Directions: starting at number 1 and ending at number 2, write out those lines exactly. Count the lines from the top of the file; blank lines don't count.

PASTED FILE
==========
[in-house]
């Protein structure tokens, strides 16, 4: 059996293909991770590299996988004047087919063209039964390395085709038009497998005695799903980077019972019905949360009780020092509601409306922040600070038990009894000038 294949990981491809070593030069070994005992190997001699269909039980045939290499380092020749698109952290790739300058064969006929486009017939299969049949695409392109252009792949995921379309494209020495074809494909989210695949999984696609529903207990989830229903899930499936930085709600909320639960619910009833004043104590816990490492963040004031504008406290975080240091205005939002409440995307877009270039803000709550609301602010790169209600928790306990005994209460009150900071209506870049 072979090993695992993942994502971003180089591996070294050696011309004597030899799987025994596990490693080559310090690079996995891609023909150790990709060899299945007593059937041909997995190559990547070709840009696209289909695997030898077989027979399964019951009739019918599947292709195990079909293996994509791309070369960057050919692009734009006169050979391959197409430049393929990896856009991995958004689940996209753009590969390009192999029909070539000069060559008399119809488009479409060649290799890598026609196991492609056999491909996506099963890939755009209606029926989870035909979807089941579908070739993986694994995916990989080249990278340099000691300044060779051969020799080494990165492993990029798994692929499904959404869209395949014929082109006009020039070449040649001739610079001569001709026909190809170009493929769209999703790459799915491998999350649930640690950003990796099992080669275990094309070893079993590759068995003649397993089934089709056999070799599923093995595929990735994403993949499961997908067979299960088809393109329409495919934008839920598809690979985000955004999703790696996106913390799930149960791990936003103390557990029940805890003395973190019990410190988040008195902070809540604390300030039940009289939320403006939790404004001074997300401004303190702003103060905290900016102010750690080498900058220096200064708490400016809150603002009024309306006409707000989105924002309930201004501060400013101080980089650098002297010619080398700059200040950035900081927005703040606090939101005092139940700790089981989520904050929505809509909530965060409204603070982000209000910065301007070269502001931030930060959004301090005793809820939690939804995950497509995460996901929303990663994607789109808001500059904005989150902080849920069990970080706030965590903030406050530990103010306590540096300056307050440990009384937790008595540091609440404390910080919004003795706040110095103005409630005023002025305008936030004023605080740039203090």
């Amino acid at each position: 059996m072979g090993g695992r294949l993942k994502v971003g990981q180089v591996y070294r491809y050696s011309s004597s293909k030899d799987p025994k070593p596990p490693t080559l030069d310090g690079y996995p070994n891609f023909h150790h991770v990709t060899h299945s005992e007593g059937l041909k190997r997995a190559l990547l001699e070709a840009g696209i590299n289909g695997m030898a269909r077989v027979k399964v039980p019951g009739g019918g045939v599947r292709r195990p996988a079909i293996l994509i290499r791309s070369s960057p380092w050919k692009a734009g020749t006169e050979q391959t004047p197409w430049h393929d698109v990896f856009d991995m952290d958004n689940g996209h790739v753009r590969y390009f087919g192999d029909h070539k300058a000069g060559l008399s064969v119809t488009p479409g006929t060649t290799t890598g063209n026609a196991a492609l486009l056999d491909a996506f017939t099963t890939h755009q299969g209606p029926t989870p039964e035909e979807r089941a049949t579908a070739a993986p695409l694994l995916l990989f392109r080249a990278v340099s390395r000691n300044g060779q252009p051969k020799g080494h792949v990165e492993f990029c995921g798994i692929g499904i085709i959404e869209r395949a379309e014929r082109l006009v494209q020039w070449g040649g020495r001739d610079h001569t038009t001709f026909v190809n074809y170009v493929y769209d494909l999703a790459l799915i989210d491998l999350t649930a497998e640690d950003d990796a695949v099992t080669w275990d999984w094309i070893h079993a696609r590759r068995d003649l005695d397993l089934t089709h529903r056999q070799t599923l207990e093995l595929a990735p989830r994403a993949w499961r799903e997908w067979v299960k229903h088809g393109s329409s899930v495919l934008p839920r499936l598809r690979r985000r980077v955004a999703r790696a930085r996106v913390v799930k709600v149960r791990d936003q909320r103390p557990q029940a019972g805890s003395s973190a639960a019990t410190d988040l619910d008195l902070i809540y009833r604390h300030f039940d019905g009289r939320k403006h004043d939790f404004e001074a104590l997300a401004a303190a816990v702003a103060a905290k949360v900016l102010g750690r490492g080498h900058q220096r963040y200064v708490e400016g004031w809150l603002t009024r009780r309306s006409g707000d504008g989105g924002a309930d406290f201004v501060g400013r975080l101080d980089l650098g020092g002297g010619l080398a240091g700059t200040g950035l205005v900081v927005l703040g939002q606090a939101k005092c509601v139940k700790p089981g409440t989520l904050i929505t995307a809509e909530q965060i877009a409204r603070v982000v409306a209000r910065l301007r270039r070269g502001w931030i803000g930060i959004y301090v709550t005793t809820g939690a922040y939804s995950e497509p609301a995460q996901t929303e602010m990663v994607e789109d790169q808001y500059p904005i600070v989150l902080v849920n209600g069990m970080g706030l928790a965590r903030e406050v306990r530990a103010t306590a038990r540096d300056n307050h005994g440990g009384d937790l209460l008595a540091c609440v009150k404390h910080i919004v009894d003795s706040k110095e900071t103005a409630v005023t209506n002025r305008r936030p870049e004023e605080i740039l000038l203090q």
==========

[in-house]
């Protein structure tokens, strides 16, 4: 059996293909991770590299996988004047087919063209039964390395085709038009497998005695799903980077019972019905949360009780020092509601409306922040600070038990009894000038 294949990981491809070593030069070994005992190997001699269909039980045939290499380092020749698109952290790739300058064969006929486009017939299969049949695409392109252009792949995921379309494209020495074809494909989210695949999984696609529903207990989830229903899930499936930085709600909320639960619910009833004043104590816990490492963040004031504008406290975080240091205005939002409440995307877009270039803000709550609301602010790169209600928790306990005994209460009150900071209506870049 072979090993695992993942994502971003180089591996070294050696011309004597030899799987025994596990490693080559310090690079996995891609023909150790990709060899299945007593059937041909997995190559990547070709840009696209289909695997030898077989027979399964019951009739019918599947292709195990079909293996994509791309070369960057050919692009734009006169050979391959197409430049393929990896856009991995958004689940996209753009590969390009192999029909070539000069060559008399119809488009479409060649290799890598026609196991492609056999491909996506099963890939755009209606029926989870035909979807089941579908070739993986694994995916990989080249990278340099000691300044060779051969020799080494990165492993990029798994692929499904959404869209395949014929082109006009020039070449040649001739610079001569001709026909190809170009493929769209999703790459799915491998999350649930640690950003990796099992080669275990094309070893079993590759068995003649397993089934089709056999070799599923093995595929990735994403993949499961997908067979299960088809393109329409495919934008839920598809690979985000955004999703790696996106913390799930149960791990936003103390557990029940805890003395973190019990410190988040008195902070809540604390300030039940009289939320403006939790404004001074997300401004303190702003103060905290900016102010750690080498900058220096200064708490400016809150603002009024309306006409707000989105924002309930201004501060400013101080980089650098002297010619080398700059200040950035900081927005703040606090939101005092139940700790089981989520904050929505809509909530965060409204603070982000209000910065301007070269502001931030930060959004301090005793809820939690939804995950497509995460996901929303990663994607789109808001500059904005989150902080849920069990970080706030965590903030406050530990103010306590540096300056307050440990009384937790008595540091609440404390910080919004003795706040110095103005409630005023002025305008936030004023605080740039203090």